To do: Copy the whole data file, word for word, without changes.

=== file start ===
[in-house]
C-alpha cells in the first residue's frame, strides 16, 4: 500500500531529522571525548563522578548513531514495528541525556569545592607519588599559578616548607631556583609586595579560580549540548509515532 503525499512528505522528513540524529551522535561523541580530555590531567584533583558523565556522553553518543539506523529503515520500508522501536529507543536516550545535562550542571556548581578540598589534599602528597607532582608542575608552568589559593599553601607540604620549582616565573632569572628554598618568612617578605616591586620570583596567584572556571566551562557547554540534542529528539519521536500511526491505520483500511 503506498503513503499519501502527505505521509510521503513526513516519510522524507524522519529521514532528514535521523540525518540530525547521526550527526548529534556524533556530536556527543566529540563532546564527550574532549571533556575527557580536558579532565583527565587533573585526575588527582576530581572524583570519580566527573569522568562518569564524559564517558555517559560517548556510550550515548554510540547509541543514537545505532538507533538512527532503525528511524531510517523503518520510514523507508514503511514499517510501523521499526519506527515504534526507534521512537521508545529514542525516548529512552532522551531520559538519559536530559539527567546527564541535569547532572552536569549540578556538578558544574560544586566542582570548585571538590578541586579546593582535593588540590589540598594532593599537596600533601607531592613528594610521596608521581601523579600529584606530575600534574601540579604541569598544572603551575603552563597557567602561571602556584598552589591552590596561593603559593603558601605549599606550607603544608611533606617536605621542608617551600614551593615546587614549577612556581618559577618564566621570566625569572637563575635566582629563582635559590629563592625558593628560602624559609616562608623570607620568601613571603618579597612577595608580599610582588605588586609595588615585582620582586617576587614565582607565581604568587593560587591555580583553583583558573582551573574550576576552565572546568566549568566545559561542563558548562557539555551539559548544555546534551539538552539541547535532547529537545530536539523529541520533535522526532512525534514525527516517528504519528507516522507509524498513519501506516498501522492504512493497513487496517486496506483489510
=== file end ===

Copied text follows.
[in-house]
C-alpha cells in the first residue's frame, strides 16, 4: 500500500531529522571525548563522578548513531514495528541525556569545592607519588599559578616548607631556583609586595579560580549540548509515532 503525499512528505522528513540524529551522535561523541580530555590531567584533583558523565556522553553518543539506523529503515520500508522501536529507543536516550545535562550542571556548581578540598589534599602528597607532582608542575608552568589559593599553601607540604620549582616565573632569572628554598618568612617578605616591586620570583596567584572556571566551562557547554540534542529528539519521536500511526491505520483500511 503506498503513503499519501502527505505521509510521503513526513516519510522524507524522519529521514532528514535521523540525518540530525547521526550527526548529534556524533556530536556527543566529540563532546564527550574532549571533556575527557580536558579532565583527565587533573585526575588527582576530581572524583570519580566527573569522568562518569564524559564517558555517559560517548556510550550515548554510540547509541543514537545505532538507533538512527532503525528511524531510517523503518520510514523507508514503511514499517510501523521499526519506527515504534526507534521512537521508545529514542525516548529512552532522551531520559538519559536530559539527567546527564541535569547532572552536569549540578556538578558544574560544586566542582570548585571538590578541586579546593582535593588540590589540598594532593599537596600533601607531592613528594610521596608521581601523579600529584606530575600534574601540579604541569598544572603551575603552563597557567602561571602556584598552589591552590596561593603559593603558601605549599606550607603544608611533606617536605621542608617551600614551593615546587614549577612556581618559577618564566621570566625569572637563575635566582629563582635559590629563592625558593628560602624559609616562608623570607620568601613571603618579597612577595608580599610582588605588586609595588615585582620582586617576587614565582607565581604568587593560587591555580583553583583558573582551573574550576576552565572546568566549568566545559561542563558548562557539555551539559548544555546534551539538552539541547535532547529537545530536539523529541520533535522526532512525534514525527516517528504519528507516522507509524498513519501506516498501522492504512493497513487496517486496506483489510